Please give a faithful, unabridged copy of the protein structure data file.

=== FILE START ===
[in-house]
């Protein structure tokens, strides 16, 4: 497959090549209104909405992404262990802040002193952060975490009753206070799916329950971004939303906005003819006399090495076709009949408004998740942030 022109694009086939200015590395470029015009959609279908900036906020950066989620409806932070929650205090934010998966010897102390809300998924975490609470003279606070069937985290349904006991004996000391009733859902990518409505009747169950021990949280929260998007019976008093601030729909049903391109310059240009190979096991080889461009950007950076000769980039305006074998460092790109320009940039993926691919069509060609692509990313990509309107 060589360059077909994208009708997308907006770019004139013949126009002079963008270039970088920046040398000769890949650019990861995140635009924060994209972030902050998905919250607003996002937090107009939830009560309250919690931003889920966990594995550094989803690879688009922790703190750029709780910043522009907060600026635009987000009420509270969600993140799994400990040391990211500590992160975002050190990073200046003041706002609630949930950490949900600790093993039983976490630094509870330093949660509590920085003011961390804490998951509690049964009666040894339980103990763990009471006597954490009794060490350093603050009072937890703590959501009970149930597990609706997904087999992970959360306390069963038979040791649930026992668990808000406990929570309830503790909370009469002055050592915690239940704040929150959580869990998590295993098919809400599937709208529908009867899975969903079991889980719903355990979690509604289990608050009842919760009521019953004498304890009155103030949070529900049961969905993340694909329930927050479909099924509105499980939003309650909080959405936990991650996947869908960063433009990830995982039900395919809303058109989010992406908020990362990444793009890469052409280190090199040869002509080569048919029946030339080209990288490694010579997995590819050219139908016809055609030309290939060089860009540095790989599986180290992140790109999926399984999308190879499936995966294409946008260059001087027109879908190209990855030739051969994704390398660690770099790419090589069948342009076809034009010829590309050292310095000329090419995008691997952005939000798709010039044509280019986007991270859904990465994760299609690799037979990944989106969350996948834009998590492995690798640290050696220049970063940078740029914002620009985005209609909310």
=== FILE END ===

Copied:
[in-house]
């Protein structure tokens, strides 16, 4: 497959090549209104909405992404262990802040002193952060975490009753206070799916329950971004939303906005003819006399090495076709009949408004998740942030 022109694009086939200015590395470029015009959609279908900036906020950066989620409806932070929650205090934010998966010897102390809300998924975490609470003279606070069937985290349904006991004996000391009733859902990518409505009747169950021990949280929260998007019976008093601030729909049903391109310059240009190979096991080889461009950007950076000769980039305006074998460092790109320009940039993926691919069509060609692509990313990509309107 060589360059077909994208009708997308907006770019004139013949126009002079963008270039970088920046040398000769890949650019990861995140635009924060994209972030902050998905919250607003996002937090107009939830009560309250919690931003889920966990594995550094989803690879688009922790703190750029709780910043522009907060600026635009987000009420509270969600993140799994400990040391990211500590992160975002050190990073200046003041706002609630949930950490949900600790093993039983976490630094509870330093949660509590920085003011961390804490998951509690049964009666040894339980103990763990009471006597954490009794060490350093603050009072937890703590959501009970149930597990609706997904087999992970959360306390069963038979040791649930026992668990808000406990929570309830503790909370009469002055050592915690239940704040929150959580869990998590295993098919809400599937709208529908009867899975969903079991889980719903355990979690509604289990608050009842919760009521019953004498304890009155103030949070529900049961969905993340694909329930927050479909099924509105499980939003309650909080959405936990991650996947869908960063433009990830995982039900395919809303058109989010992406908020990362990444793009890469052409280190090199040869002509080569048919029946030339080209990288490694010579997995590819050219139908016809055609030309290939060089860009540095790989599986180290992140790109999926399984999308190879499936995966294409946008260059001087027109879908190209990855030739051969994704390398660690770099790419090589069948342009076809034009010829590309050292310095000329090419995008691997952005939000798709010039044509280019986007991270859904990465994760299609690799037979990944989106969350996948834009998590492995690798640290050696220049970063940078740029914002620009985005209609909310």